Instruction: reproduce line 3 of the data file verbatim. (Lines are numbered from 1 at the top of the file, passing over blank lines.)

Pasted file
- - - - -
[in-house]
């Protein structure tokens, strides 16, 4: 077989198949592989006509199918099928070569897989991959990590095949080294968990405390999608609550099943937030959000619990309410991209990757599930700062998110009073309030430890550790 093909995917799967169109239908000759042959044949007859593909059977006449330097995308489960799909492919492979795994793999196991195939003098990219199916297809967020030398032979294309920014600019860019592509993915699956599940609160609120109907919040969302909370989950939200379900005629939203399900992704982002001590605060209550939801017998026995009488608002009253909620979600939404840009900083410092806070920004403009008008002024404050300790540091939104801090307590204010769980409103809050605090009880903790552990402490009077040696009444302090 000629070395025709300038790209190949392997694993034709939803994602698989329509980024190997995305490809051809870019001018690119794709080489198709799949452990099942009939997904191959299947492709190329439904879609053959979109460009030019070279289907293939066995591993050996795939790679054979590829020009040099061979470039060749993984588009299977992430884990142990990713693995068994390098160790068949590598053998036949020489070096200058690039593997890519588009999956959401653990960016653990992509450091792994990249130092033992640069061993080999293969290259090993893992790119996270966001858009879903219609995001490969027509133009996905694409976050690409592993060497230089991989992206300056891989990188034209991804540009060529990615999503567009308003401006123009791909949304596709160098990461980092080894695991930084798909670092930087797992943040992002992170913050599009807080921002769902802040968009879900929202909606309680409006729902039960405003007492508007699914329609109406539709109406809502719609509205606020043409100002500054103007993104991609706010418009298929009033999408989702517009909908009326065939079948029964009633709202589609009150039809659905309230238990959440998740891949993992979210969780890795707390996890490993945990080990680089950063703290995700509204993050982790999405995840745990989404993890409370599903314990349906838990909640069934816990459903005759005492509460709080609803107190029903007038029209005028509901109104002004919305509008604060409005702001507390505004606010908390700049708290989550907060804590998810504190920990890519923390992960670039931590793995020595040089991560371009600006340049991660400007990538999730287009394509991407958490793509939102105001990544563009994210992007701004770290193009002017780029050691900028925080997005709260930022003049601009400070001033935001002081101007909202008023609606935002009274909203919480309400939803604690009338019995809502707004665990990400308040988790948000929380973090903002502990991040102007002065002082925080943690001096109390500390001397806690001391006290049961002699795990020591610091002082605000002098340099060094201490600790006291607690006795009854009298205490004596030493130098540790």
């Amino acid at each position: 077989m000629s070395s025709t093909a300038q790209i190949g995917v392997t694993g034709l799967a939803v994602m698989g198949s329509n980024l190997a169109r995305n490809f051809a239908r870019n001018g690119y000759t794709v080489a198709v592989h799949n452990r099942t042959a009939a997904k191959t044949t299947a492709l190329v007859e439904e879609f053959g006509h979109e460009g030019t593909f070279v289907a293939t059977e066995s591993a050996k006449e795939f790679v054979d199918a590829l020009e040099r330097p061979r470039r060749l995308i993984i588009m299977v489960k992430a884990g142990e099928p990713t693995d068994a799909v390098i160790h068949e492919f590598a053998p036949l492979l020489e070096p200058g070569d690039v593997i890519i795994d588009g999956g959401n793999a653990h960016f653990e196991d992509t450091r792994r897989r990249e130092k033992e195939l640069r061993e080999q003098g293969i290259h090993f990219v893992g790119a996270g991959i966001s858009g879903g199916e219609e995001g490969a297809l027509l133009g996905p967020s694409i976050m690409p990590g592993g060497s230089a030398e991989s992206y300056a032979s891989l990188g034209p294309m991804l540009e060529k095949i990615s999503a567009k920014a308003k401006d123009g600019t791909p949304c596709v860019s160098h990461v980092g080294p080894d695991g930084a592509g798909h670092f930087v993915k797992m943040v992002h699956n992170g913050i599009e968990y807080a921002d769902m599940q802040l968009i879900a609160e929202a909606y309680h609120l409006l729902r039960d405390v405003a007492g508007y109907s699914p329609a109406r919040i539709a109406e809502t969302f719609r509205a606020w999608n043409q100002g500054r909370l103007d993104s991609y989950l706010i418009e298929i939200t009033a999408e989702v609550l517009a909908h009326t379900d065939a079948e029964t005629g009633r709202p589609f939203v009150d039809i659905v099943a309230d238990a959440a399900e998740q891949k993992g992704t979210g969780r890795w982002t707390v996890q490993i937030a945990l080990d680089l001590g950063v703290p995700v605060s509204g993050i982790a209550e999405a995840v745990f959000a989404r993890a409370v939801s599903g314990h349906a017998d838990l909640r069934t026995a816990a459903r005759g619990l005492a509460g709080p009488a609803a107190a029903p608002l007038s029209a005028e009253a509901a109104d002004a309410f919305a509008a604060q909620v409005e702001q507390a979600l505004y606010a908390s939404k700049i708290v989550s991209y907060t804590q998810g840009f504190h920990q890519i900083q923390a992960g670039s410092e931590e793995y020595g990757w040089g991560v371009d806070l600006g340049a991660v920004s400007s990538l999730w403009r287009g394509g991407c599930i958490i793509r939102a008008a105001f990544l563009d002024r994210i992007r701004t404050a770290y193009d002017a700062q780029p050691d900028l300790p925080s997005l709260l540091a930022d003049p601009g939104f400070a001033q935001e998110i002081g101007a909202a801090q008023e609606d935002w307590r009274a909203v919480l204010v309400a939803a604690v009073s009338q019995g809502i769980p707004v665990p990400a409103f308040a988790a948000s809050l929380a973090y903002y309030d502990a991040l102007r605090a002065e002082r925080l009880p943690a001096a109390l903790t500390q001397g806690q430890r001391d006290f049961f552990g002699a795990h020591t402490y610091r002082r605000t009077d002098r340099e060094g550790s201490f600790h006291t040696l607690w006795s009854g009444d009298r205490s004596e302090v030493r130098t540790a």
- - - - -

């Amino acid at each position: 077989m000629s070395s025709t093909a300038q790209i190949g995917v392997t694993g034709l799967a939803v994602m698989g198949s329509n980024l190997a169109r995305n490809f051809a239908r870019n001018g690119y000759t794709v080489a198709v592989h799949n452990r099942t042959a009939a997904k191959t044949t299947a492709l190329v007859e439904e879609f053959g006509h979109e460009g030019t593909f070279v289907a293939t059977e066995s591993a050996k006449e795939f790679v054979d199918a590829l020009e040099r330097p061979r470039r060749l995308i993984i588009m299977v489960k992430a884990g142990e099928p990713t693995d068994a799909v390098i160790h068949e492919f590598a053998p036949l492979l020489e070096p200058g070569d690039v593997i890519i795994d588009g999956g959401n793999a653990h960016f653990e196991d992509t450091r792994r897989r990249e130092k033992e195939l640069r061993e080999q003098g293969i290259h090993f990219v893992g790119a996270g991959i966001s858009g879903g199916e219609e995001g490969a297809l027509l133009g996905p967020s694409i976050m690409p990590g592993g060497s230089a030398e991989s992206y300056a032979s891989l990188g034209p294309m991804l540009e060529k095949i990615s999503a567009k920014a308003k401006d123009g600019t791909p949304c596709v860019s160098h990461v980092g080294p080894d695991g930084a592509g798909h670092f930087v993915k797992m943040v992002h699956n992170g913050i599009e968990y807080a921002d769902m599940q802040l968009i879900a609160e929202a909606y309680h609120l409006l729902r039960d405390v405003a007492g508007y109907s699914p329609a109406r919040i539709a109406e809502t969302f719609r509205a606020w999608n043409q100002g500054r909370l103007d993104s991609y989950l706010i418009e298929i939200t009033a999408e989702v609550l517009a909908h009326t379900d065939a079948e029964t005629g009633r709202p589609f939203v009150d039809i659905v099943a309230d238990a959440a399900e998740q891949k993992g992704t979210g969780r890795w982002t707390v996890q490993i937030a945990l080990d680089l001590g950063v703290p995700v605060s509204g993050i982790a209550e999405a995840v745990f959000a989404r993890a409370v939801s599903g314990h349906a017998d838990l909640r069934t026995a816990a459903r005759g619990l005492a509460g709080p009488a609803a107190a029903p608002l007038s029209a005028e009253a509901a109104d002004a309410f919305a509008a604060q909620v409005e702001q507390a979600l505004y606010a908390s939404k700049i708290v989550s991209y907060t804590q998810g840009f504190h920990q890519i900083q923390a992960g670039s410092e931590e793995y020595g990757w040089g991560v371009d806070l600006g340049a991660v920004s400007s990538l999730w403009r287009g394509g991407c599930i958490i793509r939102a008008a105001f990544l563009d002024r994210i992007r701004t404050a770290y193009d002017a700062q780029p050691d900028l300790p925080s997005l709260l540091a930022d003049p601009g939104f400070a001033q935001e998110i002081g101007a909202a801090q008023e609606d935002w307590r009274a909203v919480l204010v309400a939803a604690v009073s009338q019995g809502i769980p707004v665990p990400a409103f308040a988790a948000s809050l929380a973090y903002y309030d502990a991040l102007r605090a002065e002082r925080l009880p943690a001096a109390l903790t500390q001397g806690q430890r001391d006290f049961f552990g002699a795990h020591t402490y610091r002082r605000t009077d002098r340099e060094g550790s201490f600790h006291t040696l607690w006795s009854g009444d009298r205490s004596e302090v030493r130098t540790a």